In fact, your belief that a plea for mercy is deserving for offenders of the law should cause you to support Crime Check Foundation, a non-governmental organisation that has demonstrated commitment towards supporting prisoners whose poor backgrounds have impeded their access to legal support and as a result, they “have become victims of questionable justice delivery”.  Prof., the foundation under reference has amplified the concerns of such persons loud enough to attract your intervention. Please, it will interest Ghanaians to know the extent to which you have championed a mercy plea for such persons, especially, the poor and vulnerable women some of whom have spent years in jail. Now that you are the running mate of the largest opposition party in the country, you can easily mobilise the needed signatures to attract a favourable response for the release of such persons. Until you do that, your mercy plea would continually be deemed as highly selective and unfortunate.

It is really sad that you found the need to plead mercy for the release of the Monties 3 when they had served only a month of their 4-month jail term (27th July – 26th August, 2016). Does it mean that the Montie 3 merited your plea for mercy because they are of the same political affiliation with you? What was the urgency that warranted their release given that they were convicted not for a year? Would there have been any irreparable damage to the contemnors had they completed the jail terms? The questions are unexhaustive.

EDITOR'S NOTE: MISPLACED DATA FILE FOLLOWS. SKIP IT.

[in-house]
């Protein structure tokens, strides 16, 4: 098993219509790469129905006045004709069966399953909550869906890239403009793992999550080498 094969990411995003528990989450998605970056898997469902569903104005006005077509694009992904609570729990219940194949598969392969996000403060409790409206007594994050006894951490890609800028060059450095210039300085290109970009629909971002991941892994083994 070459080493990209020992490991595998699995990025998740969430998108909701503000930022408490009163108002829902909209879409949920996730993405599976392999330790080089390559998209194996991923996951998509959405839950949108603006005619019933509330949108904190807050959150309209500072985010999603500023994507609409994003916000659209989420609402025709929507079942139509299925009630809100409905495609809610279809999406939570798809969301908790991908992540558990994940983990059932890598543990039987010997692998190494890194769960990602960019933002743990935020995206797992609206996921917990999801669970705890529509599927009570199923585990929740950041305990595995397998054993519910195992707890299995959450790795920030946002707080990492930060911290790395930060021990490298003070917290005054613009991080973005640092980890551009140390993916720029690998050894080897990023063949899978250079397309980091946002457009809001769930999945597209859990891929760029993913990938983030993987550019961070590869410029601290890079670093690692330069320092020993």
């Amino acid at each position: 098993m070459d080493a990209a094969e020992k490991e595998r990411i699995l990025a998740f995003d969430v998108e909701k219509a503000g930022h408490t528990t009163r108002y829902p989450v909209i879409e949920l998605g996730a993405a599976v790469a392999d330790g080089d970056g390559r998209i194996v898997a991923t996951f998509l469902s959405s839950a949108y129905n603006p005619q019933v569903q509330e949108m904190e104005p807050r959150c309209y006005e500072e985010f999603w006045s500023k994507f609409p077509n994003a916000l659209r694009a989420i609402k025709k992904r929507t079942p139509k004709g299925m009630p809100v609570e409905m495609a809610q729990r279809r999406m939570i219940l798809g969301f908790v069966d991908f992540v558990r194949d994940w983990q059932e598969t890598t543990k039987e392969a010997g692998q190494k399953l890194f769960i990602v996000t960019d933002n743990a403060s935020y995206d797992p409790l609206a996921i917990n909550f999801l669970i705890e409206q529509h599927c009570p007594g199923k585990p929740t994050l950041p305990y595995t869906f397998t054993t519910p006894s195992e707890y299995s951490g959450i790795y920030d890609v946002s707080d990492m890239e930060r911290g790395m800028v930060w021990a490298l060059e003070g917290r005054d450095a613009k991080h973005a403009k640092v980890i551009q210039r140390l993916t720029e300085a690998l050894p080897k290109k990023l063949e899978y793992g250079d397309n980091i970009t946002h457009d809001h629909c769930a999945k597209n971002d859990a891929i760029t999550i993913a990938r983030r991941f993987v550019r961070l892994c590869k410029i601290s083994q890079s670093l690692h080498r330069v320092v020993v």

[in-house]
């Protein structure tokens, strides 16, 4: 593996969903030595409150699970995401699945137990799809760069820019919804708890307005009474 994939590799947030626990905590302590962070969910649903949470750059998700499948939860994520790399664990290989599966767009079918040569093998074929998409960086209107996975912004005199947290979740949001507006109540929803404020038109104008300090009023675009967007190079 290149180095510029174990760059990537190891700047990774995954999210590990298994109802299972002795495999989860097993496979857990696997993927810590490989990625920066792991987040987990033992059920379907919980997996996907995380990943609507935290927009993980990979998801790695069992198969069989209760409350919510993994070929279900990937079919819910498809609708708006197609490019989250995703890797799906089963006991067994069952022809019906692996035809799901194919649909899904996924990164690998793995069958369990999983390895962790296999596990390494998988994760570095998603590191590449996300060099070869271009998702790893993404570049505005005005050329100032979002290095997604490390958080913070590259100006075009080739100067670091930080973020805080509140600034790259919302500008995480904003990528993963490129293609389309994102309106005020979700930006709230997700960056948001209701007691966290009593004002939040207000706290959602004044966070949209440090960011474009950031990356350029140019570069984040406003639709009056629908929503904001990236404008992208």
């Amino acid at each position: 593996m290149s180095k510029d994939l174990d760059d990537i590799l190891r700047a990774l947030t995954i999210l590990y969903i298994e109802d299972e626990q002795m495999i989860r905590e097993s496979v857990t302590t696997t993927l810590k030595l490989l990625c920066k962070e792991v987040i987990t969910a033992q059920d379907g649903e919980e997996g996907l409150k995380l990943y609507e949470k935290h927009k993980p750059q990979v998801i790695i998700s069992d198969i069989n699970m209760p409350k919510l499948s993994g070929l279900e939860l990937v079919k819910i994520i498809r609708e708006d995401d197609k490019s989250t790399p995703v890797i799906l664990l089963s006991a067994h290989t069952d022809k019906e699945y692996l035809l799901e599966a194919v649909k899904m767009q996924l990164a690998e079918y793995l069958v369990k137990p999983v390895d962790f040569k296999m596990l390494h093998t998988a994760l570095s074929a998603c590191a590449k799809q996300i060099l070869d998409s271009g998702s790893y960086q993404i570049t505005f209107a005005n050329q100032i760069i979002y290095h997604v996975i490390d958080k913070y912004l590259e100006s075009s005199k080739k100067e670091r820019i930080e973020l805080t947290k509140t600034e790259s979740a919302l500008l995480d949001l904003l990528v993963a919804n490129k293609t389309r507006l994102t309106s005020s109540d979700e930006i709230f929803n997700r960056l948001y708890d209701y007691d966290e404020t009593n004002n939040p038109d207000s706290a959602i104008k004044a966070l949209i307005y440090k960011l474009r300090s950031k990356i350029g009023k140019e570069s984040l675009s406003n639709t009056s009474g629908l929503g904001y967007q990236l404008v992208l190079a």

Did I hear you say that “Mahama could have covered them but he didn’t do so; he allowed the law to work…?” Really? That implies that your boss had the capacity to ‘cover’ criminals as and when he deemed fit except that in the Montie 3 case, he decided to exercise his powers of mercy provided for in Article 72 of the 1992 Constitution. You are encouraging Ghanaians to vote for a President who can ‘cover’ up criminals? In fact, your attempted justification has been abysmal but Ghanaians will take your words that Mr. Mahama can ‘cover’ up criminals if he wants to and let them go unpunished. God save Ghanaians!